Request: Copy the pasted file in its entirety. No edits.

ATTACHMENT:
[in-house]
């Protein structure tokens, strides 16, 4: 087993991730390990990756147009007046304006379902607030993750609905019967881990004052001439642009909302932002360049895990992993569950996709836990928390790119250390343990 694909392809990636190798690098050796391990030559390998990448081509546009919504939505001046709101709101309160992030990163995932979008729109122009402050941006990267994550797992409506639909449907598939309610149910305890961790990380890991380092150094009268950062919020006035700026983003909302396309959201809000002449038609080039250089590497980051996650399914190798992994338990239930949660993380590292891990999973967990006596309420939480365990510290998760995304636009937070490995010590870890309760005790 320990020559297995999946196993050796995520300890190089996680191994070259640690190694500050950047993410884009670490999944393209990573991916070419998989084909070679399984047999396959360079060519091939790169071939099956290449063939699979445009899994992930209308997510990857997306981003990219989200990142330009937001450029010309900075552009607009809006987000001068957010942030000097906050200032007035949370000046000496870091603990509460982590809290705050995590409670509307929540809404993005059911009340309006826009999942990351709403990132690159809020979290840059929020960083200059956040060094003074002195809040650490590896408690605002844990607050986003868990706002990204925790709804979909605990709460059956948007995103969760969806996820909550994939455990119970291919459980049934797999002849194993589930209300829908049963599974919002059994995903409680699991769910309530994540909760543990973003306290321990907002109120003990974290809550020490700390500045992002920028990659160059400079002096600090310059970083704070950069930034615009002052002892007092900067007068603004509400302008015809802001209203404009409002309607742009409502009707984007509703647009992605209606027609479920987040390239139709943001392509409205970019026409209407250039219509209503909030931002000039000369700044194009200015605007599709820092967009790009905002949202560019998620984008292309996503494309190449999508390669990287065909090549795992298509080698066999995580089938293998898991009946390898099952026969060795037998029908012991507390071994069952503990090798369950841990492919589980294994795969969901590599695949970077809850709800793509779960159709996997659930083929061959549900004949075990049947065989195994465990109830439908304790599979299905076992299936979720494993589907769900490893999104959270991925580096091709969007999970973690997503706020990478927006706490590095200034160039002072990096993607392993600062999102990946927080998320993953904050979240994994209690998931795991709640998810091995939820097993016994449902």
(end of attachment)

[in-house]
């Protein structure tokens, strides 16, 4: 087993991730390990990756147009007046304006379902607030993750609905019967881990004052001439642009909302932002360049895990992993569950996709836990928390790119250390343990 694909392809990636190798690098050796391990030559390998990448081509546009919504939505001046709101709101309160992030990163995932979008729109122009402050941006990267994550797992409506639909449907598939309610149910305890961790990380890991380092150094009268950062919020006035700026983003909302396309959201809000002449038609080039250089590497980051996650399914190798992994338990239930949660993380590292891990999973967990006596309420939480365990510290998760995304636009937070490995010590870890309760005790 320990020559297995999946196993050796995520300890190089996680191994070259640690190694500050950047993410884009670490999944393209990573991916070419998989084909070679399984047999396959360079060519091939790169071939099956290449063939699979445009899994992930209308997510990857997306981003990219989200990142330009937001450029010309900075552009607009809006987000001068957010942030000097906050200032007035949370000046000496870091603990509460982590809290705050995590409670509307929540809404993005059911009340309006826009999942990351709403990132690159809020979290840059929020960083200059956040060094003074002195809040650490590896408690605002844990607050986003868990706002990204925790709804979909605990709460059956948007995103969760969806996820909550994939455990119970291919459980049934797999002849194993589930209300829908049963599974919002059994995903409680699991769910309530994540909760543990973003306290321990907002109120003990974290809550020490700390500045992002920028990659160059400079002096600090310059970083704070950069930034615009002052002892007092900067007068603004509400302008015809802001209203404009409002309607742009409502009707984007509703647009992605209606027609479920987040390239139709943001392509409205970019026409209407250039219509209503909030931002000039000369700044194009200015605007599709820092967009790009905002949202560019998620984008292309996503494309190449999508390669990287065909090549795992298509080698066999995580089938293998898991009946390898099952026969060795037998029908012991507390071994069952503990090798369950841990492919589980294994795969969901590599695949970077809850709800793509779960159709996997659930083929061959549900004949075990049947065989195994465990109830439908304790599979299905076992299936979720494993589907769900490893999104959270991925580096091709969007999970973690997503706020990478927006706490590095200034160039002072990096993607392993600062999102990946927080998320993953904050979240994994209690998931795991709640998810091995939820097993016994449902």